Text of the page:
Students of color are allowed to enter the classroom but never on an equal footing. When they walk in, they are subject to the same racial stereotypes and expectations that exist in the larger society. Students of color do not have the advantage of walking into a classroom as individuals; they walk in as black, brown, or red persons with all the connotations such racialization raises in the classroom. They do not walk into a classroom where the curriculum embraces their histories. They walk into a classroom where their histories and cultures are distorted, where they feel confused about their own identities, vulnerabilities, and oppressions. There is no level of liberal reforms that can alter these experiences for students of color without directly challenging the larger systems in society.
My story is unique, yet it is nothing new.
Born almost 26 years ago, in a small clinic outside the bustling city of Seoul, a young woman gave birth to me. Less than three pounds in weight, two months early (I suppose this was a good indication of how I’d be later in life - I’m so impatient!), I was certainly not an easy burden to bear. According to the file I’ve read time and time again, my biological mother was somewhere around 21-years-old, single, and unwed. She was 5’0” and 110 pounds. She met my biological father and, under the guise of having a future together, had a whirlwind romance that ended when he left her - and left her with me, growing inside of her. He was tall, and skinny, and spoke in a traditional Seoul dialect, so the paper says. I’ve never thought much about him.
She wore no sort of physical binding to conceal her pregnancy, and she suffered no morning sickness - something that always seemed like a glimmer of hope for me when I finally decide to have children. I always grew up with the understanding that my name, Chae-Won, was one she had given me, but I believe the adoption agency in South Korea gave me that name. I don’t know what she called me or if she called me anything at all.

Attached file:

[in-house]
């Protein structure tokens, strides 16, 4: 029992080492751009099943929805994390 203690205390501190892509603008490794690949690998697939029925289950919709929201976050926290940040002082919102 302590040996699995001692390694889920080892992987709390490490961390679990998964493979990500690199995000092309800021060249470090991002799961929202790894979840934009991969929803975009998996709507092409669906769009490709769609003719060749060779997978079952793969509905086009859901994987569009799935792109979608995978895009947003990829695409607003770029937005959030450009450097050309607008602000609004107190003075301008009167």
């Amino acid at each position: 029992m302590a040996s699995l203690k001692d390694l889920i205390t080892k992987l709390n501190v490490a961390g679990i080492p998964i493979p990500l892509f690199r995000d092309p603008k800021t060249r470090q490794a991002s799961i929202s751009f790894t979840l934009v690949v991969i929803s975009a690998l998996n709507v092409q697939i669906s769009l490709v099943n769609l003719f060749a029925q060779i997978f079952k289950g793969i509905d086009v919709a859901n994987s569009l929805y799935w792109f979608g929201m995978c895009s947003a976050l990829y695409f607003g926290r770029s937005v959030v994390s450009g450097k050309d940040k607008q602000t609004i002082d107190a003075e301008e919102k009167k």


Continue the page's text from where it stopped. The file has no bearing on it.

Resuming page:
I was put into foster care two months after being born, two months in which I can only assume my birth mother tried to take care of me and nurse me to health. My foster mother fed me, gave me things like tangerine juice, and saved me from succumbing to pneumonia. In the first picture my parents received of me, the hair at the top-rear of my head is sticking in every direction having been shaved to insert an IV due to the pneumonia.
My siblings and parents have often told me their versions of the story. My sister was nine, my brother was seven. Their accounts are somewhat different than my parents, but all of them recall the day they received my picture in the mail. I was tiny, my eyes almond-shaped and large with fright, placed on a tiny black-and-gold throne. At my feet, a placard read, “Kim, Chae-Won:” it was one of the only mementos of my Korean life I had with me when I finally arrived on January 15, 1988.